Sharing is good right? Well not always. As with all parts of life, a huge part of any organisation’s social media strategy is knowing when to shut the hell up.
Labour’s so-called and much lauded social media tsar, yesterday committed a potentially disastrous gaffe when she tweeted results of postal votes for the upcoming election.
Kerry McCarthy (@kerry4MP) is the twitter evangelist who was responsible for training up Labour politicians in the art of teh interwebs. Oops.
Under the Representation of the People Act it is illegal to reveal details of votes cast before the polling day as it may influence those yet to vote. Avon and Somerset police are now investigating this potentially criminal act.
Other twitter users pretty quickly realised something was amiss and let Ms McCarthy know. Blogger Darren Bridgman was first on the scene.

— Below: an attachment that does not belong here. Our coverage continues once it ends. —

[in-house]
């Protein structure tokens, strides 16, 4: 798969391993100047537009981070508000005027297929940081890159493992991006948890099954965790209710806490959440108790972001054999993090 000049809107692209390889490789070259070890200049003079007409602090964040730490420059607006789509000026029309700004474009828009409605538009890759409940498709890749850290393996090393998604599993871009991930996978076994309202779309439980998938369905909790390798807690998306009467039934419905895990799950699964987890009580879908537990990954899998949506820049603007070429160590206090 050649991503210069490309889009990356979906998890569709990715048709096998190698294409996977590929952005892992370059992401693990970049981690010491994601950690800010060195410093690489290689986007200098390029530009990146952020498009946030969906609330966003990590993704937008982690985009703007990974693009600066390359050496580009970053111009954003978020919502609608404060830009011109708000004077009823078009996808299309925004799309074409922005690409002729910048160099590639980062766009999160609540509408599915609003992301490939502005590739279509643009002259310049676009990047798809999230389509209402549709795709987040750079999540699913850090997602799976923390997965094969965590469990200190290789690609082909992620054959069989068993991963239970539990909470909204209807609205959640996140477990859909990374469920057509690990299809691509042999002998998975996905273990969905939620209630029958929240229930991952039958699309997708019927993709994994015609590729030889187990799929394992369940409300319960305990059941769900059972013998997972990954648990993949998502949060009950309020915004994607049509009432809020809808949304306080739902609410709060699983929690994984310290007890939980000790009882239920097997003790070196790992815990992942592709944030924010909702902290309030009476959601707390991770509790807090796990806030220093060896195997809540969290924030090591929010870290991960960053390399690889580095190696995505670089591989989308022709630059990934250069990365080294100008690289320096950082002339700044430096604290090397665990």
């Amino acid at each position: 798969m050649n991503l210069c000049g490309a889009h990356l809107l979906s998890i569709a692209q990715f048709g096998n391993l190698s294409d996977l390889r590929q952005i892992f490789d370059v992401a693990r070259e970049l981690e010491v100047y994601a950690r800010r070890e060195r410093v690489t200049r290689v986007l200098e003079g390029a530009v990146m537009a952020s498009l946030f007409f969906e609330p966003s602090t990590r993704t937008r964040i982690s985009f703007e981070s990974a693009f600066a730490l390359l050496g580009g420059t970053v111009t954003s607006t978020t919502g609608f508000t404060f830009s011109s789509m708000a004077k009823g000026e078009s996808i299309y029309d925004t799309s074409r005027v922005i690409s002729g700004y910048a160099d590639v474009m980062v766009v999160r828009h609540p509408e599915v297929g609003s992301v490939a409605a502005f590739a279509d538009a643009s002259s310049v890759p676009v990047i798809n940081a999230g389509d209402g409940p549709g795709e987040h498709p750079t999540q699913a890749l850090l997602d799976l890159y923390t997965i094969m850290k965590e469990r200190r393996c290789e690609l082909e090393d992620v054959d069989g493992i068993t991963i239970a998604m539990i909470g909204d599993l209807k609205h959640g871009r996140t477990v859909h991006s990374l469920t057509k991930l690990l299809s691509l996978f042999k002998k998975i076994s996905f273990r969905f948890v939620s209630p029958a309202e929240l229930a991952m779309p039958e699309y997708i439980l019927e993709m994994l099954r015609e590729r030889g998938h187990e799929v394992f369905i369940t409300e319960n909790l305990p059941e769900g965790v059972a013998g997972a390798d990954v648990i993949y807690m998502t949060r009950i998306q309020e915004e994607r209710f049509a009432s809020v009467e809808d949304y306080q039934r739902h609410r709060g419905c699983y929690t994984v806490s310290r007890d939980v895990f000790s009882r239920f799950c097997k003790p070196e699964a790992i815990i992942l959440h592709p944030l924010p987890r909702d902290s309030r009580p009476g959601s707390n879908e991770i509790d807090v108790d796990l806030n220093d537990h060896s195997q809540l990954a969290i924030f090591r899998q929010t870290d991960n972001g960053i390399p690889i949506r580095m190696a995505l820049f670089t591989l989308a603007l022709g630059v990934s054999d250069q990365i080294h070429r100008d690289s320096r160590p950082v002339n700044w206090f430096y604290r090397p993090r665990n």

After briefly trying to defend her position, and presumably consulting with those who know better, @Kerry4MP deleted the tweets. But as we all know, news travels fast and word had got out. Here was her response to the BBC.
On hearing the results of a random and unscientific sample of postal votes, I posted them on Twitter. It was a thoughtless thing to do, and I very quickly realised that it was not appropriate to put such information in the public domain.
“Quickly realised” but not quick enough. At its heart, this is not a social media error. Kerry McCarthy made a simple mistake. She should have known it was illegal to share that information with the public and not done it. This error could have been made when talking to a journalist or writing a press release but in this case she is not only the source of the information but the editor and publisher. What this incident proves, if more proof be needed, is that in this world of instant communication, you have to be really sure of your message and in control of the information you choose to share.